Spiritual Abuse is Real; it’s a big problem in the Church

Spiritual Abuse is Real; it’s a big problem in the Church

 

 They use exclusive language. “We’re the only ministry really following Jesus.” “We have all the right theology.”

They use exclusive language. “We’re the only ministry really following Jesus.” “We have all the right theology.”

By Brilliant Pongo 
ABOUT three years ago I joined a prophetic church largely out of curiosity and I quickly began to investigate the operations of how things work my fascination was mainly with the culture and behaviour of the members of these churches and the celebrity type leaders, who are treated as ‘demigods’.

Because of my previous stance and views vis-à-vis these churches I was treated more favourably by the leadership and found my way and acceptance into the inner circle very quickly.
 In no time I was tasked with doing some media and PR work to assist the ‘truth’ and aid the image of the leader.
 It was from that position that I was able to carry out my investigations and I was able to observe and understand a lot that goes on behind the scenes, which I will reveal in due course but for now I want to focus on spiritual abuse in general and its excesses particularly in some modern day prophetic movement churches.
 My hope is that by writing about these excesses publicly, we can begin to dialog openly about this very real problem. Hiding it or pretending it does not exist simply adds more confusion and anger to those who have walked through the trauma of spiritual abuse.
 So I wrote these traits of spiritually abusive ministries and churches. This is not an exhaustive list, but it typifies what happens. My heart in sharing this is to simply shed light on unhealthy, manipulative, controlling practices.
Listed below are 10 traits of Spiritually abusive church leaders …
 * They often have a distorted view of respect. They forget the simple adage that respect is earned, not granted. Abusive leaders demand respect without having earned it by good, honest living.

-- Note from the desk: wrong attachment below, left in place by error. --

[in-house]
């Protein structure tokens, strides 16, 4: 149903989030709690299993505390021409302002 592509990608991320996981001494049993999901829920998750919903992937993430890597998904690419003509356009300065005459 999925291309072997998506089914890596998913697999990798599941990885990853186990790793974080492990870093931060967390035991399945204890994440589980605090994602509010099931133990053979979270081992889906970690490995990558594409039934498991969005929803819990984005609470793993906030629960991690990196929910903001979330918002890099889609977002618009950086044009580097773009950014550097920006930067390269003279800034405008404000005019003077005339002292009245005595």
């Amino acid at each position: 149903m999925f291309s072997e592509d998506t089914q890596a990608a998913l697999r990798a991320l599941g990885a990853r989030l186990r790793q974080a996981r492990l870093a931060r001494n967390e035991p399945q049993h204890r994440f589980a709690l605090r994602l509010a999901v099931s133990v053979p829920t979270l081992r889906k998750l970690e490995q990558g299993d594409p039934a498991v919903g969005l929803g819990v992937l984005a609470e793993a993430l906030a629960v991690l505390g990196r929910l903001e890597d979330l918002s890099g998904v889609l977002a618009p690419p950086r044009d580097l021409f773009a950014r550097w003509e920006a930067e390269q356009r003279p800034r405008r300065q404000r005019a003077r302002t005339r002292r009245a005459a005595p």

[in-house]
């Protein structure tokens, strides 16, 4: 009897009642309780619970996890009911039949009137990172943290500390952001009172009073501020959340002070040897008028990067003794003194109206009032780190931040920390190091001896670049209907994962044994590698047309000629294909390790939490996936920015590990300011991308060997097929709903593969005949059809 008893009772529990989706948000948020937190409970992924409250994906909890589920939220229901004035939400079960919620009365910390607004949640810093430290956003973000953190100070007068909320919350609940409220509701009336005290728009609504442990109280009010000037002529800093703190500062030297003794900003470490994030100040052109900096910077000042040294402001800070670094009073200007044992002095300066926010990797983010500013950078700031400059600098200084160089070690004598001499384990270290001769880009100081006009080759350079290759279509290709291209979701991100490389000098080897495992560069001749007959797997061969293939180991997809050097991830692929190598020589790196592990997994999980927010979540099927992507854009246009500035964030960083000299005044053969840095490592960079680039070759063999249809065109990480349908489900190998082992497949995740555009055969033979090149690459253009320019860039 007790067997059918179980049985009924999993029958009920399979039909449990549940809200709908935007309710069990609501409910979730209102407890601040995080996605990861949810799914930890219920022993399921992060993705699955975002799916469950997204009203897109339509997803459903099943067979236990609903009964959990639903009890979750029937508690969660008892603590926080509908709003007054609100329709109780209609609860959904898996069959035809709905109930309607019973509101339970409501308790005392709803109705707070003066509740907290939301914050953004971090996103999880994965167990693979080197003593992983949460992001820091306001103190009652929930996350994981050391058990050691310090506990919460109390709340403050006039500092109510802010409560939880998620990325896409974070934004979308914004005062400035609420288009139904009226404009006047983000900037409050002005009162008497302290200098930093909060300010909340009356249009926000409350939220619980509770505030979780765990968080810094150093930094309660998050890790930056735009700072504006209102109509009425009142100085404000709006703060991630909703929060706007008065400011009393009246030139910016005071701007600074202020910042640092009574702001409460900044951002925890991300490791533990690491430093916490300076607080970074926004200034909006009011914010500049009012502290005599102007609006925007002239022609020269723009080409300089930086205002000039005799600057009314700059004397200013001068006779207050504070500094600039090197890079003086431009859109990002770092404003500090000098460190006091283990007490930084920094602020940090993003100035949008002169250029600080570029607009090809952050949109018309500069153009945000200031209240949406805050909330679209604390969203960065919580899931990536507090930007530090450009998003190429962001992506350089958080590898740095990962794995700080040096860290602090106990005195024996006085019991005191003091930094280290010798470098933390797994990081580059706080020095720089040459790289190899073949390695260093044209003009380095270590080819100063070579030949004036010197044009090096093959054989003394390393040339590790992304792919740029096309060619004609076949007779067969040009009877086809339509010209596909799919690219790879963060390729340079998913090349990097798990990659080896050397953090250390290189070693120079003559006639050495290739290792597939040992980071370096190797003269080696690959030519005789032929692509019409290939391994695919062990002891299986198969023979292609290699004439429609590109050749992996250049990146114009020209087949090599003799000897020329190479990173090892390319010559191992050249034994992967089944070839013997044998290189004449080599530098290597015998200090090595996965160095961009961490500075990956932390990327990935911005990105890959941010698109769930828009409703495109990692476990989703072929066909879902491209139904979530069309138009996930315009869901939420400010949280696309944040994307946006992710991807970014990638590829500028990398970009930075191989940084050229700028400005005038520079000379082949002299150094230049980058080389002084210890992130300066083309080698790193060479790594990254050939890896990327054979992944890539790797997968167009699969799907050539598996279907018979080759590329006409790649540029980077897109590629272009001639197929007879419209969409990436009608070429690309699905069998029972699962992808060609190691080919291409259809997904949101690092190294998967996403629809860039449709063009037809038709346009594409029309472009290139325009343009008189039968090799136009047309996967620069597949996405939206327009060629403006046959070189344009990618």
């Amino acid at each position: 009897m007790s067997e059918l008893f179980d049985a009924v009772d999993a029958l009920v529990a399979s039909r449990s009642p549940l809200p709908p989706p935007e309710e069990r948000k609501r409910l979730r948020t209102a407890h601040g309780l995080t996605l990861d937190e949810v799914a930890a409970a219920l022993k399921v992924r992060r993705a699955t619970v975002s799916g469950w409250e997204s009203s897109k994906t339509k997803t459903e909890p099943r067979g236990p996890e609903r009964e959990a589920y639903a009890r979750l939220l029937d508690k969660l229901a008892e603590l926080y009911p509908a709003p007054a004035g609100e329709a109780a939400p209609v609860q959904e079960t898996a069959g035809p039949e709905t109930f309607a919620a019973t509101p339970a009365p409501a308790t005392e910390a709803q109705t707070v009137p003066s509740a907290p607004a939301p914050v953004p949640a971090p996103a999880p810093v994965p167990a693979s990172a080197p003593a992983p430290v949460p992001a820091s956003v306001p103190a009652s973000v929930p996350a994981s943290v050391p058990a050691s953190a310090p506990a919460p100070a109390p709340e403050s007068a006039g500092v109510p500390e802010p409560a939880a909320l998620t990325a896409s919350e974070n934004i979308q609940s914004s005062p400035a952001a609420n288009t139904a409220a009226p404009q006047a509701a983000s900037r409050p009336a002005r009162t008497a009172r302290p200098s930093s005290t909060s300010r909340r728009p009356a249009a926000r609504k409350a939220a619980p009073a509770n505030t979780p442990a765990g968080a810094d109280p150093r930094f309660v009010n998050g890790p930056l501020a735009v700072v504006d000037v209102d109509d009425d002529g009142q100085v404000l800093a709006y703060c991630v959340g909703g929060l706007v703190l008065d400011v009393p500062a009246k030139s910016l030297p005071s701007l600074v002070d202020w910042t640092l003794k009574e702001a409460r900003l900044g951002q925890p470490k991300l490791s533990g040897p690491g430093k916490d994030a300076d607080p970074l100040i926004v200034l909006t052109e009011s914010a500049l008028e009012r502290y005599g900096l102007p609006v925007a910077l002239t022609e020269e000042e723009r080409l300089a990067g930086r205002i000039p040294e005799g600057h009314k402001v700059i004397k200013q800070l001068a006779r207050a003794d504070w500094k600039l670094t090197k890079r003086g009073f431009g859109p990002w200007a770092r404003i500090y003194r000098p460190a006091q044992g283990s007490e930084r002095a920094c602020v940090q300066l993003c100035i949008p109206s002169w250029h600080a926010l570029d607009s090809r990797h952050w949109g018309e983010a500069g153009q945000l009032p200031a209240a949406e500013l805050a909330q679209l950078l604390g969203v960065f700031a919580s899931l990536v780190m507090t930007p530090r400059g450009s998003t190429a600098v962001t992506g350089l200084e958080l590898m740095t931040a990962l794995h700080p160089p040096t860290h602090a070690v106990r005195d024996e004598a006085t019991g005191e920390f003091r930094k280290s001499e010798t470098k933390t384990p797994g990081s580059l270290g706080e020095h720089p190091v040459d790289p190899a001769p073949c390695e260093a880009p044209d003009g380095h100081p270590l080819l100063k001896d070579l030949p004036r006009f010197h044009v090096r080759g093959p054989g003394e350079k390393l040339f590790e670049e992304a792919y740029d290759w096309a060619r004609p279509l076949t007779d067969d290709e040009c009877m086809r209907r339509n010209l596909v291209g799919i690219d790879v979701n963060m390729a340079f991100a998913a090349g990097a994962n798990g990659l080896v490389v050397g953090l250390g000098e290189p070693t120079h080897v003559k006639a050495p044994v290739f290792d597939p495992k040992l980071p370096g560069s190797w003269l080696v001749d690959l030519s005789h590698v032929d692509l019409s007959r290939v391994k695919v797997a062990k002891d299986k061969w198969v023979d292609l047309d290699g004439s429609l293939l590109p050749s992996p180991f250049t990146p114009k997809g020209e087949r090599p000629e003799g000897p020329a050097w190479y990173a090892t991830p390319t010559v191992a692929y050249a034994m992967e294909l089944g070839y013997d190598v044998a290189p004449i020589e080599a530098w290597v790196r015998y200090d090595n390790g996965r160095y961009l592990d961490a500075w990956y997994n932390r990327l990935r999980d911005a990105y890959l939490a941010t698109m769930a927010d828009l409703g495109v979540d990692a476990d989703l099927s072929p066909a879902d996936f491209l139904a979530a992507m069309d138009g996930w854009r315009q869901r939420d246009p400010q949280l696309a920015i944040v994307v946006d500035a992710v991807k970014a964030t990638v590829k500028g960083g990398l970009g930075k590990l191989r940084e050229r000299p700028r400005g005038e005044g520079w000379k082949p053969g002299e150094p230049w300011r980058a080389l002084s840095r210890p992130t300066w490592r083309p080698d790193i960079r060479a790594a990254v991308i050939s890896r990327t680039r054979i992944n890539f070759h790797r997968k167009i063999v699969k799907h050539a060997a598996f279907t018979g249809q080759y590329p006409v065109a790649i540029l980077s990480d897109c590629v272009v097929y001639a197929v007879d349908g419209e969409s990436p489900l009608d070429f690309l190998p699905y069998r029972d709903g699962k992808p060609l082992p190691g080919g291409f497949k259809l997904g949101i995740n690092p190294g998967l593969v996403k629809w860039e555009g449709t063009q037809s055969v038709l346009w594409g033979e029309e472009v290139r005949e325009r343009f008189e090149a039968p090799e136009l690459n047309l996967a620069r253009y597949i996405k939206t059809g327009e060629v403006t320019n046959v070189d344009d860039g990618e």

* They demand allegiance as proof of the follower’s allegiance to Christ. It’s either his/her way or no way. And if a follower deviates, he is guilty of deviating from Jesus.
 * They use exclusive language. “We’re the only ministry really following Jesus.” “We have all the right theology.” “We wrote this syllabus of the prophetic” “We pioneered this movement.” Believe their way of doing things, thinking theologically, or handling ministry and church is the only correct way. Everyone else is wrong, misguided, or stupidly naive. (Some Prophet refers to such as nincompoops) 
 * They create a culture of fear and shame. Often there is no grace for someone who fails to live up to the church’s or ministry’s expectation. And if someone steps outside of the often-unspoken rules, leaders shame them into compliance. Leaders can’t admit failure, but often search out failure in others and uses that knowledge to hold them in fear and captivity. They often quote scriptures about not touching God’s anointed, or bringing accusations against an elder. Yet they often confront sin in others, particularly ones who bring up legitimate biblical issues. Or they have their circle of influence take on this task, silencing critics. ( some even call themselves the prophetic mafia)
 * Often have a charismatic leader at the helm who starts off well, but slips into arrogance, protectionism and pride. Where a leader might start off being personable and interested in others’ issues, he/she eventually withdraws to a small group of “yes people” and isolates from the needs of others. These ministries and churches harbor a cult of personality, meaning if the central figure of the ministry or church left, the entity would collapse, as it was entirely dependent on one person to hold the place together.